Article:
James Webb (pictured left)

On the 30th of July I’m taking part in the 2017 Prudential Ride London. A brilliant event that will see thousands of cyclists roll around the closed roads of London, giving it their best impressions of Bradley Wiggins or Laura Trott. (I’m always Laura Trott, just so you know. Not sure why. I just feel I’m more a Trott than a Wiggo).

I’m raising money for The Bike Project which, as you know, is a wonderful charity that refurbishes bikes that have been abandoned, thrown away or left to rust and then donates them to refugees and asylum seekers.

Anyone who cycles will know what owning a bike means to them. For me it’s the feeling of personal freedom. Sitting on a bike gives me the feeling of possibility. That I have the potential to go anywhere. It’s a powerful thing. So being able to give a bike to a refugee or asylum seeker who has faced many hardships and who has very little is not only hugely practical (saving each recipient masses of money in travel costs) but is also a potent symbol of freedom and ownership.

I’ve volunteered for the charity for over a year and now work for them as a freelance mechanic, so I’ve seen first hand the good work it does and what it means to the recipients of the bikes. I’m very proud to be riding for them in this event.

Onto the ride itself. I love riding my bike, and although riding 100 miles is always a challenge, I’m pretty confident that I could take it steady and get around the course and probably have a lovely time doing it.

But where’s the fun in that? I want to earn your money. So, to make sure I don’t take it easy, I’m going to commit to doing the 100 miles in under 4 hours and 15 minutes. To hit that time, I’m going to need to average about 24mph over the whole course. Ouch. I genuinely don’t know if I can do this. But I’m going to give it a go.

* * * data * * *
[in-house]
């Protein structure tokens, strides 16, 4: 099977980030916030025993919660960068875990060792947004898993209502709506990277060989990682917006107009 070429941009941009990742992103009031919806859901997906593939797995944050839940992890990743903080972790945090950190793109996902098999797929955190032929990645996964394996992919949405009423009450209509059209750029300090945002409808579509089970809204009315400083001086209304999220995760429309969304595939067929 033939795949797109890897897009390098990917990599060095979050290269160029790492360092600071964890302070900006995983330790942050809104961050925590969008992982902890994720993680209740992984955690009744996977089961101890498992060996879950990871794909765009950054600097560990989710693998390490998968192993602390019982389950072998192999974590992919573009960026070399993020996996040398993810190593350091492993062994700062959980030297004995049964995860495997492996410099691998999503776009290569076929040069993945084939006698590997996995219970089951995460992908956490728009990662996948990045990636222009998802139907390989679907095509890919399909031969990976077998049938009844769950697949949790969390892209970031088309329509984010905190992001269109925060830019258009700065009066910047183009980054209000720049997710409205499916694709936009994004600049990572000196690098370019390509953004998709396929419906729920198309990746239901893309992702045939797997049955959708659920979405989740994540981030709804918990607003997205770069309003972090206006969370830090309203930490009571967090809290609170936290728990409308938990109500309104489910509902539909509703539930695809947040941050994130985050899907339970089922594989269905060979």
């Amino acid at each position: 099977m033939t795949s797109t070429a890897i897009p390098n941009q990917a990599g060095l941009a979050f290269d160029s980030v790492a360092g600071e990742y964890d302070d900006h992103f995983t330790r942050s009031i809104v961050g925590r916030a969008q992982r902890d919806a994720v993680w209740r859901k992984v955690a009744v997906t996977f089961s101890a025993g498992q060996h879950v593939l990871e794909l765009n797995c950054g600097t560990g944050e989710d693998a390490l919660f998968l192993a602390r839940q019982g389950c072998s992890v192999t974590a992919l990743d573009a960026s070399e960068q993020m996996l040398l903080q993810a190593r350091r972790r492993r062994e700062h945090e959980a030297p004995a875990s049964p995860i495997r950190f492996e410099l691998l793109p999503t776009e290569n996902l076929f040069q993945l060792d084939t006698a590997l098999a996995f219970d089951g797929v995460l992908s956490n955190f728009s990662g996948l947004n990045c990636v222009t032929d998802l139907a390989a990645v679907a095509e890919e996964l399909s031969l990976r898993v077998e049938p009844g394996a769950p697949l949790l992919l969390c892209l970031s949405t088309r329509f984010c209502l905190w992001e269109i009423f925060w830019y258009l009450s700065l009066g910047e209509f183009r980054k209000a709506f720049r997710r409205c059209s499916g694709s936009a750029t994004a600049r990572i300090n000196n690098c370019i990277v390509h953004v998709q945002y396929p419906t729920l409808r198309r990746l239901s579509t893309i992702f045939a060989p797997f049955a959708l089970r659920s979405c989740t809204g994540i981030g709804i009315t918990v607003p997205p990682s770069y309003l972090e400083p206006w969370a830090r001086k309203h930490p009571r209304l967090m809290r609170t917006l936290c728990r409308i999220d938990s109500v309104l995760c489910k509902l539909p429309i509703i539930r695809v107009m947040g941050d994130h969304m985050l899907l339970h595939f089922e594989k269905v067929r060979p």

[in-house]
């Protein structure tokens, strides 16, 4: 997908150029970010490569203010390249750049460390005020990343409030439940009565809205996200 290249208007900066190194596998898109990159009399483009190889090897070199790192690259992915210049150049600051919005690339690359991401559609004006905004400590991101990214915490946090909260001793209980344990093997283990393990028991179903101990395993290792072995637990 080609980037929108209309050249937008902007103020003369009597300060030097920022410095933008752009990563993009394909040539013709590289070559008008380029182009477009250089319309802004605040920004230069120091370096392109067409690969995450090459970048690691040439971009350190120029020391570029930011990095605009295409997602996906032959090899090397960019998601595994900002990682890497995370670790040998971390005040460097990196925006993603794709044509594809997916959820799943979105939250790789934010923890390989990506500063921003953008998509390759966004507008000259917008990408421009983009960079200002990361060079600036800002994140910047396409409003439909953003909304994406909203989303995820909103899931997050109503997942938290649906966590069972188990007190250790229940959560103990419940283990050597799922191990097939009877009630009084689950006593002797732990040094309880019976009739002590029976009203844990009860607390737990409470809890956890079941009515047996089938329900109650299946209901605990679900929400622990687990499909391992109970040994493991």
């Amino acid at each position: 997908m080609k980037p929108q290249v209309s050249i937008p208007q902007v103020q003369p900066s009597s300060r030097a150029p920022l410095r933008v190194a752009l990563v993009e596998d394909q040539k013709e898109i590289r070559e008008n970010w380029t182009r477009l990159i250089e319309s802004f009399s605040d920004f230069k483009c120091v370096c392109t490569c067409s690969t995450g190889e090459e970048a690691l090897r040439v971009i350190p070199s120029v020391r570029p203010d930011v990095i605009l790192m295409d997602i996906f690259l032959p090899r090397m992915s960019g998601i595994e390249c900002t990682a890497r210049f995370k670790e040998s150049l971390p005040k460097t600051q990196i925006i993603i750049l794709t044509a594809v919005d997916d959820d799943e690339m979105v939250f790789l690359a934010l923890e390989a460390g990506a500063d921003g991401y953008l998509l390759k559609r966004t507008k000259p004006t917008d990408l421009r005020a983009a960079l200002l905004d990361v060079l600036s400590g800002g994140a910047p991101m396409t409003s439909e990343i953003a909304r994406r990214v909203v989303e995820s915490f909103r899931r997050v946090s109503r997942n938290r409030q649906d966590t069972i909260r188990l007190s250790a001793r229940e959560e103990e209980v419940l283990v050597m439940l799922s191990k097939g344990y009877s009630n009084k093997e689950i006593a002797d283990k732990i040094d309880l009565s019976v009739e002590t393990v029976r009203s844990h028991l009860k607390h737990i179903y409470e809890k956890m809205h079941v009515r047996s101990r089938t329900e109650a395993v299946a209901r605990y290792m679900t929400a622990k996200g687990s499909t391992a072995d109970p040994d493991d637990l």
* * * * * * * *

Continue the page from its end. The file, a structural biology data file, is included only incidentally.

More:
And for a little bit of extra motivation and to put my own money where my mouth is, I promise to donate a fiver for every minute I go over my set time, so this could go spectacularly wrong for my bank balance. But if you’re donating some cash, then the least I can do is risk some of my own (On a side note, your donations aren’t affected by me achieving this time or not. It’ll only affect how much I personally throw into the pot.)

Small print, we’ll take the time from my Garmin bike computer, and it’ll be my “moving” time we use, not my “total” time. Basically, my Garmin will not count any time I spend stationary. I don’t intend to stop at all, but this will mean that I won’t go bankrupt if I get held up due to things beyond my control. I hope that’s acceptable to all. 

Right, that’s it. Thanks so much for taking the time to read this. If you are able to donate then please click on the link below and it will take you to my fundraising page. Thanks in advance for any donations you can give. It’s hugely appreciated.

James Webb


Find out more: http://thebikeproject.co.uk/pledge-my-ride/?utm_source=rss&utm_medium=rss

The post Why I’m pledging my ride appeared first on The Bike Project.

Written on: 07 Jul 2017 | Author: Anna Chapman

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